Ha! This was well said. There is some truth in here however, Catholics do know how to do suffering and guilt, their guilt is legendary. There are no Catholic prosperity ministers, for example, the entire and somewhat false gospel of comfort and joy is a protestant one. Good writing comes from the heart and soul and is often inspired by all that angst, misery, and woe of the human condition.

Luke
Luke
5 years ago

So, lets start with a theology that we want to change protestants mind on. How can we do this? Straight forward argument from scripture and reason have always failed us here. Traditional protestant theology always inexplicably wins in those fields. So let’s take a different tack. Let’s convince them that protestants are unable to truly be cool and artsy unless they change their doctrine in this area. Yes! Now we have it! If there is anything that no intelligent modern westerner wants to be told its that he can’t be cool and artsy! Alright, but we have a one little… Read more »

"A" dad
"A" dad
5 years ago
Reply to  Luke

But Luke, how am I to know, if you are not really writing, and not really a protestant?
What’s our secret hand shake anyway? ; – )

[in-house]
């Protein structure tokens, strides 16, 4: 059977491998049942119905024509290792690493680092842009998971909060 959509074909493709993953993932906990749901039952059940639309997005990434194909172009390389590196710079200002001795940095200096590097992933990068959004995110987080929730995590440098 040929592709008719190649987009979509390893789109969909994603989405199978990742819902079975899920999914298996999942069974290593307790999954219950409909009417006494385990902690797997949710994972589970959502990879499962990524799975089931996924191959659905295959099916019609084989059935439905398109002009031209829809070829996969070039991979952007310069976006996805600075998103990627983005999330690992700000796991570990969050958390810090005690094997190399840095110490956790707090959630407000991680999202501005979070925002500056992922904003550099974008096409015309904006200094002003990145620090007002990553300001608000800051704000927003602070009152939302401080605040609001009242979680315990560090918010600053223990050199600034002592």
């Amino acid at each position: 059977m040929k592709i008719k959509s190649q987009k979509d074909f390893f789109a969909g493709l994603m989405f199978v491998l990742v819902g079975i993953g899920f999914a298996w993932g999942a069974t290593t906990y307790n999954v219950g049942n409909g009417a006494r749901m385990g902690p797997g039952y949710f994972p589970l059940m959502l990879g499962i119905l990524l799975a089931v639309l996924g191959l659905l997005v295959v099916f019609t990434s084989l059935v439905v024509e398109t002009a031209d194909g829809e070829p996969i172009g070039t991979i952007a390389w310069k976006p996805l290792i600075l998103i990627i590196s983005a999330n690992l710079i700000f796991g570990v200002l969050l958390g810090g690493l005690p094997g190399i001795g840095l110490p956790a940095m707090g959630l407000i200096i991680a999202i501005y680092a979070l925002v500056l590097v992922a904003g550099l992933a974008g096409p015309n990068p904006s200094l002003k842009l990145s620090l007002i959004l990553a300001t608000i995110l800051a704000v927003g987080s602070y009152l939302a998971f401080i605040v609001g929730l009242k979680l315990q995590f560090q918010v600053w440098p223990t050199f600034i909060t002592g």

Protestant
Protestant
5 years ago

Given that you are a protestant writing, we should all really be pretty dubious of this blog post…

Tom©
Tom©
5 years ago
Reply to  Protestant

Well, his list of “7 reasons protestants can’t write” was in fact a crummy commercial.

Conserbatives_conserve_little
Conserbatives_conserve_little
5 years ago

As one from the fringes of Protestant society, I can assure you we read Star Wars and romance novels in the vein of Diana Gabaldon

J. Frank Norris
J. Frank Norris
5 years ago

Peter Leithart is a Protestant the same way Bruce Jenner is a man.

Dunsworth
Dunsworth
5 years ago

Completely, unalterably, and incontrovertibly in every objective way, then! I don’t think I’d go that far about Leithart myself, but I’m sure he appreciates your vote of confidence.

J. Frank Norris
J. Frank Norris
5 years ago
Reply to  Dunsworth

If Bruce Jenner is your idea of a “man”, then yeah. I think you’re confusing “male” with “man.”

Bruce Jenner may be a male, but he’s no man.

Dunsworth
Dunsworth
5 years ago

Bruce Jenner is a man. That’s what God made him, and that’s what he will be as long as he lives. He’s just not a very admirable one, not one who lives up to his calling as a man.

Biblically speaking, men are supposed to act like men, because they ARE men, not because failing to do so, makes them not men.

Malachi
Malachi
5 years ago
Reply to  Dunsworth

Entirely well said… I get Norris’ point, of course, in that he was taking a short cut for saying Jenner is not behaving as a man should by drawing a particular distinction between “male” and “man.” But there is no real confusion between these terms unless we first assume they are interchangeable except for connotation. Thus, your counterpoint is spot on. He IS a man, despite what his depraved mind thinks, despite what feminine attributes, appearances, or appellations he chooses to display, and despite what the rest of the world, pagan OR Christian, has to say about it. God man… Read more »